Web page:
Those who lament the failure of biofuels lament commonsense rejection of products that aren't commercially viable, existing only because government tilts the playing field in their favor.
The Economist notes the drawbacks of “first generation” biofuels. Think of federally mandated diversion of 40 percent of the U.S. corn crop to produce ethanol blended into gasoline, which raises food prices and can cause poor engine performance and damage.
About fledgling “second generation” biofuels derived from agricultural waste, non-foodstock plants, even algae, The Economist writes: “Start-ups went bust, surviving companies scaled back their plans and, as prices of first-generation biofuels rose, consumer interest waned.”
And well it should, as fracking has “unlocked new oil and gas reserves and provided an alternative path to energy independence.” The Economist even notes that greater fuel efficiency and “lingering economic weakness” has “demand for fuel ... waning in many developed countries” and that large-scale “second generation” biofuel production would require “a staggering quantity of feedstock” for exotic, Rube Goldberg-like processes whose end products cost far more than conventional fuels.
Many types of biofuel research are worth pursuing. But no one should delude himself: Deployed before they're commercially viable, biofuels can't succeed without artificial government support. That's market wisdom to heed — not lament.
Show commenting policy
TribLive commenting policy
You are solely responsible for your comments and by using TribLive.com you agree to our Terms of Service.
We moderate comments. Our goal is to provide substantive commentary for a general readership. By screening submissions, we provide a space where readers can share intelligent and informed commentary that enhances the quality of our news and information.
While most comments will be posted if they are on-topic and not abusive, moderating decisions are subjective. We will make them as carefully and consistently as we can. Because of the volume of reader comments, we cannot review individual moderation decisions with readers.
We value thoughtful comments representing a range of views that make their point quickly and politely. We make an effort to protect discussions from repeated comments either by the same reader or different readers.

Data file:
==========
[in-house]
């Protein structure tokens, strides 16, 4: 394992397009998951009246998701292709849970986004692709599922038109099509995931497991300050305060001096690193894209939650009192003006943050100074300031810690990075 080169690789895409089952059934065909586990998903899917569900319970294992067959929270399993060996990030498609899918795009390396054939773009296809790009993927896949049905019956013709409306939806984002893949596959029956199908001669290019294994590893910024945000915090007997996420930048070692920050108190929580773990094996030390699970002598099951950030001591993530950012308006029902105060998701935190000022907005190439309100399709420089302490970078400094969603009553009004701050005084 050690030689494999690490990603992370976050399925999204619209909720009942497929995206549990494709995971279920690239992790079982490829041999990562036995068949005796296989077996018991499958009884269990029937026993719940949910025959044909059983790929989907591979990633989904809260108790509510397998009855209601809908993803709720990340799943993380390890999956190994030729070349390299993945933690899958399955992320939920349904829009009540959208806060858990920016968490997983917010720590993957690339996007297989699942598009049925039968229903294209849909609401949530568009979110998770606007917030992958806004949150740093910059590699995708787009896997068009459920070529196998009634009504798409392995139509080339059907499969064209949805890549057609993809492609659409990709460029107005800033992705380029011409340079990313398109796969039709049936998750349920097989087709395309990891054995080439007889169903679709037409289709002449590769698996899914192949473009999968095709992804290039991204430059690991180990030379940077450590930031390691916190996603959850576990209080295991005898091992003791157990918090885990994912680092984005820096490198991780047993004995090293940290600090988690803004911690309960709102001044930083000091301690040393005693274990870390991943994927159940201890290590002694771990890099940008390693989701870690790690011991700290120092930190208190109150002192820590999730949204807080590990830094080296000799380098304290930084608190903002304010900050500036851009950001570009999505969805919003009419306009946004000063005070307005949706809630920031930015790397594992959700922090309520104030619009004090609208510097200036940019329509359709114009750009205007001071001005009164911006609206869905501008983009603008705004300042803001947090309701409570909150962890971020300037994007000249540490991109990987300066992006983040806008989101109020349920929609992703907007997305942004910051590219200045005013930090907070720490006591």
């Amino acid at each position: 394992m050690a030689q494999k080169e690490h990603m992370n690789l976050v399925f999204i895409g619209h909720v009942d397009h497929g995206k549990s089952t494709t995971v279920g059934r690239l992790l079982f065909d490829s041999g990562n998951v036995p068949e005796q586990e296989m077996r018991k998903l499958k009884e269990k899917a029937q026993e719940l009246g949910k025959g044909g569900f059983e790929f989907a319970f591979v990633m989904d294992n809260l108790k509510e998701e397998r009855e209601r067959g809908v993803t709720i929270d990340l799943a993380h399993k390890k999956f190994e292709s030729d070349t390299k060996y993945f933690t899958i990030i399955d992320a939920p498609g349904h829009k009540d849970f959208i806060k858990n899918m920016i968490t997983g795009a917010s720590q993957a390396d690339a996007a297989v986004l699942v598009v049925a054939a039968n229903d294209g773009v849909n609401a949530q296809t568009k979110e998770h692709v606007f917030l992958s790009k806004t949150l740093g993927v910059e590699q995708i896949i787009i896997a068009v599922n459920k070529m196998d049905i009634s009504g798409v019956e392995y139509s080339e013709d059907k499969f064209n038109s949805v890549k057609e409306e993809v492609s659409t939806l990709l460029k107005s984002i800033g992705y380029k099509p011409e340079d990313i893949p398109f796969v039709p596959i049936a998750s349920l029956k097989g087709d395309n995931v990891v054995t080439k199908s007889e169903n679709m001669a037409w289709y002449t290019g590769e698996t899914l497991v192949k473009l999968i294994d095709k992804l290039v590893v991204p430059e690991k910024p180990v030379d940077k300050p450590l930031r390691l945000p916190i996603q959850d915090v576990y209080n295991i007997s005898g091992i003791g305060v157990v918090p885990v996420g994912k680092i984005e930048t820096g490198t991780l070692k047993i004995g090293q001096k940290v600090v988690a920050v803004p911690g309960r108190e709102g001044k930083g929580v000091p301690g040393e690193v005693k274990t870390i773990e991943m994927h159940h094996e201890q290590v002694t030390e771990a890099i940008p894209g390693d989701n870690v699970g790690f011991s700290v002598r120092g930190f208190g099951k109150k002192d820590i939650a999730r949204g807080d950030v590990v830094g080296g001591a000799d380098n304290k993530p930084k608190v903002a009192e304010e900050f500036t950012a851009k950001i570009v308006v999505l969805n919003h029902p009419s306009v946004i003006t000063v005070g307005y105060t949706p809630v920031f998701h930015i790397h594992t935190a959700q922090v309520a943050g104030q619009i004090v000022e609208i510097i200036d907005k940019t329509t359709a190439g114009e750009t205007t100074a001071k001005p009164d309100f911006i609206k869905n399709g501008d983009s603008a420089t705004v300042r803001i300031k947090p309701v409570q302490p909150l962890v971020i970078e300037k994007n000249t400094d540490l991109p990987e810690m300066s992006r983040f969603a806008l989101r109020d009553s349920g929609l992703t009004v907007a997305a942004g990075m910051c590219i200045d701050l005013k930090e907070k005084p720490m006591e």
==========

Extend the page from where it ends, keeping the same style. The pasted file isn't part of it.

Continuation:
We follow the same standards for taste as the daily newspaper. A few things we won't tolerate: personal attacks, obscenity, vulgarity, profanity (including expletives and letters followed by dashes), commercial promotion, impersonations, incoherence, proselytizing and SHOUTING. Don't include URLs to Web sites.
We do not edit comments. They are either approved or deleted. We reserve the right to edit a comment that is quoted or excerpted in an article. In this case, we may fix spelling and punctuation.
We welcome strong opinions and criticism of our work, but we don't want comments to become bogged down with discussions of our policies and we will moderate accordingly.
We appreciate it when readers and people quoted in articles or blog posts point out errors of fact or emphasis and will investigate all assertions. But these suggestions should be sent via e-mail. To avoid distracting other readers, we won't publish comments that suggest a correction. Instead, corrections will be made in a blog post or in an article.
- Pittsburgh Laurels & Lances
- Greensburg Laurels & Lances
- Operation Santa Claus: No better bargain
- Alle-Kiski Laurels & Lances
- Thanksgiving 2014: Pausing in unison
- U.N. Watch: Cheering on Iran
- Obama’s amnesty: Abuse of power
- Sunday pops
- Thanksgiving briefing ...
- The Kathleen Kane chronicles: The Pa. attorney general’s credibility is gone
- Greensburg Tuesday takes